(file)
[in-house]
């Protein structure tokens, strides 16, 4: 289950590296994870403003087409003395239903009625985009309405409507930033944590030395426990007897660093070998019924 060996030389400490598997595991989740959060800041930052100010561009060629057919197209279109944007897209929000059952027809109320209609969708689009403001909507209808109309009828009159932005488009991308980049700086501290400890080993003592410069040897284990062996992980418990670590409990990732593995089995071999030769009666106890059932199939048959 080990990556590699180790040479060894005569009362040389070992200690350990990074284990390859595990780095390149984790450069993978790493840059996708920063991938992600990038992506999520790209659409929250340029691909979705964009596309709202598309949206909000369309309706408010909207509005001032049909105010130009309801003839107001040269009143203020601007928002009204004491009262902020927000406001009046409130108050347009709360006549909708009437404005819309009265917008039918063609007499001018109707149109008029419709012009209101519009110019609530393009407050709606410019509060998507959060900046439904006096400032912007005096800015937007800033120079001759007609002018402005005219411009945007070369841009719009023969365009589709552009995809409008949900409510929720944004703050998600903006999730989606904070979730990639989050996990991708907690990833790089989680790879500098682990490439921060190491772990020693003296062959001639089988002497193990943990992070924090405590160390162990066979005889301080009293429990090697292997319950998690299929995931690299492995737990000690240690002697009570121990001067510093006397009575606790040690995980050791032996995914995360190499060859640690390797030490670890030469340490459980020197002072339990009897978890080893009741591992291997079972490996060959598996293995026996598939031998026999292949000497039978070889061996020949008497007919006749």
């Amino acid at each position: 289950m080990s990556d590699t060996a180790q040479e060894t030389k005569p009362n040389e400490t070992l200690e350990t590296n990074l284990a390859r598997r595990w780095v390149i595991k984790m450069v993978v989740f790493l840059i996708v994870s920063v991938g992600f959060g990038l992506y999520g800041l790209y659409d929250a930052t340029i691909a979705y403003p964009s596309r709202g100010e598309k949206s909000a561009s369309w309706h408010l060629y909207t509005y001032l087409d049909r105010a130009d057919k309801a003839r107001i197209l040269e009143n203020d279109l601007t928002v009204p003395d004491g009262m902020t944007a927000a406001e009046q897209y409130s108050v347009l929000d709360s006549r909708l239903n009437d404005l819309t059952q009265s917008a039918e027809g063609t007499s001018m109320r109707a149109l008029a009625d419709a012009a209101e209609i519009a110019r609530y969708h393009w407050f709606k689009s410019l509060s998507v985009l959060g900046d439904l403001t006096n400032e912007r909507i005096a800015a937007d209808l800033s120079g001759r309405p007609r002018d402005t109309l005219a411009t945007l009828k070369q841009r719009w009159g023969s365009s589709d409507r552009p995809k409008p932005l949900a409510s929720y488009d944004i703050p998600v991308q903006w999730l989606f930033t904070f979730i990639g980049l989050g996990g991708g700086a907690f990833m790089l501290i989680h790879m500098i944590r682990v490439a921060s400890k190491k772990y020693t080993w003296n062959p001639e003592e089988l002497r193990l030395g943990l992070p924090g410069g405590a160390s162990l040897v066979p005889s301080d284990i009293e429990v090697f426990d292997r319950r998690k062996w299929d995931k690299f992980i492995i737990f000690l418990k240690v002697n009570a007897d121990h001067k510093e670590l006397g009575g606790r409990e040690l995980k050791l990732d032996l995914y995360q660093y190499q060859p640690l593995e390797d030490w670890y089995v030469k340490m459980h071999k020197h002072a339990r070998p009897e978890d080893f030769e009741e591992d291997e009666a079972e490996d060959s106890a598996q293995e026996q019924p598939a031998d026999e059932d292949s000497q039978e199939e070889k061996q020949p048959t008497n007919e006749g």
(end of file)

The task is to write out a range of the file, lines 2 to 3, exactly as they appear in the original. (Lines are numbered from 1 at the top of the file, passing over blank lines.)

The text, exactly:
């Protein structure tokens, strides 16, 4: 289950590296994870403003087409003395239903009625985009309405409507930033944590030395426990007897660093070998019924 060996030389400490598997595991989740959060800041930052100010561009060629057919197209279109944007897209929000059952027809109320209609969708689009403001909507209808109309009828009159932005488009991308980049700086501290400890080993003592410069040897284990062996992980418990670590409990990732593995089995071999030769009666106890059932199939048959 080990990556590699180790040479060894005569009362040389070992200690350990990074284990390859595990780095390149984790450069993978790493840059996708920063991938992600990038992506999520790209659409929250340029691909979705964009596309709202598309949206909000369309309706408010909207509005001032049909105010130009309801003839107001040269009143203020601007928002009204004491009262902020927000406001009046409130108050347009709360006549909708009437404005819309009265917008039918063609007499001018109707149109008029419709012009209101519009110019609530393009407050709606410019509060998507959060900046439904006096400032912007005096800015937007800033120079001759007609002018402005005219411009945007070369841009719009023969365009589709552009995809409008949900409510929720944004703050998600903006999730989606904070979730990639989050996990991708907690990833790089989680790879500098682990490439921060190491772990020693003296062959001639089988002497193990943990992070924090405590160390162990066979005889301080009293429990090697292997319950998690299929995931690299492995737990000690240690002697009570121990001067510093006397009575606790040690995980050791032996995914995360190499060859640690390797030490670890030469340490459980020197002072339990009897978890080893009741591992291997079972490996060959598996293995026996598939031998026999292949000497039978070889061996020949008497007919006749």
């Amino acid at each position: 289950m080990s990556d590699t060996a180790q040479e060894t030389k005569p009362n040389e400490t070992l200690e350990t590296n990074l284990a390859r598997r595990w780095v390149i595991k984790m450069v993978v989740f790493l840059i996708v994870s920063v991938g992600f959060g990038l992506y999520g800041l790209y659409d929250a930052t340029i691909a979705y403003p964009s596309r709202g100010e598309k949206s909000a561009s369309w309706h408010l060629y909207t509005y001032l087409d049909r105010a130009d057919k309801a003839r107001i197209l040269e009143n203020d279109l601007t928002v009204p003395d004491g009262m902020t944007a927000a406001e009046q897209y409130s108050v347009l929000d709360s006549r909708l239903n009437d404005l819309t059952q009265s917008a039918e027809g063609t007499s001018m109320r109707a149109l008029a009625d419709a012009a209101e209609i519009a110019r609530y969708h393009w407050f709606k689009s410019l509060s998507v985009l959060g900046d439904l403001t006096n400032e912007r909507i005096a800015a937007d209808l800033s120079g001759r309405p007609r002018d402005t109309l005219a411009t945007l009828k070369q841009r719009w009159g023969s365009s589709d409507r552009p995809k409008p932005l949900a409510s929720y488009d944004i703050p998600v991308q903006w999730l989606f930033t904070f979730i990639g980049l989050g996990g991708g700086a907690f990833m790089l501290i989680h790879m500098i944590r682990v490439a921060s400890k190491k772990y020693t080993w003296n062959p001639e003592e089988l002497r193990l030395g943990l992070p924090g410069g405590a160390s162990l040897v066979p005889s301080d284990i009293e429990v090697f426990d292997r319950r998690k062996w299929d995931k690299f992980i492995i737990f000690l418990k240690v002697n009570a007897d121990h001067k510093e670590l006397g009575g606790r409990e040690l995980k050791l990732d032996l995914y995360q660093y190499q060859p640690l593995e390797d030490w670890y089995v030469k340490m459980h071999k020197h002072a339990r070998p009897e978890d080893f030769e009741e591992d291997e009666a079972e490996d060959s106890a598996q293995e026996q019924p598939a031998d026999e059932d292949s000497q039978e199939e070889k061996q020949p048959t008497n007919e006749g």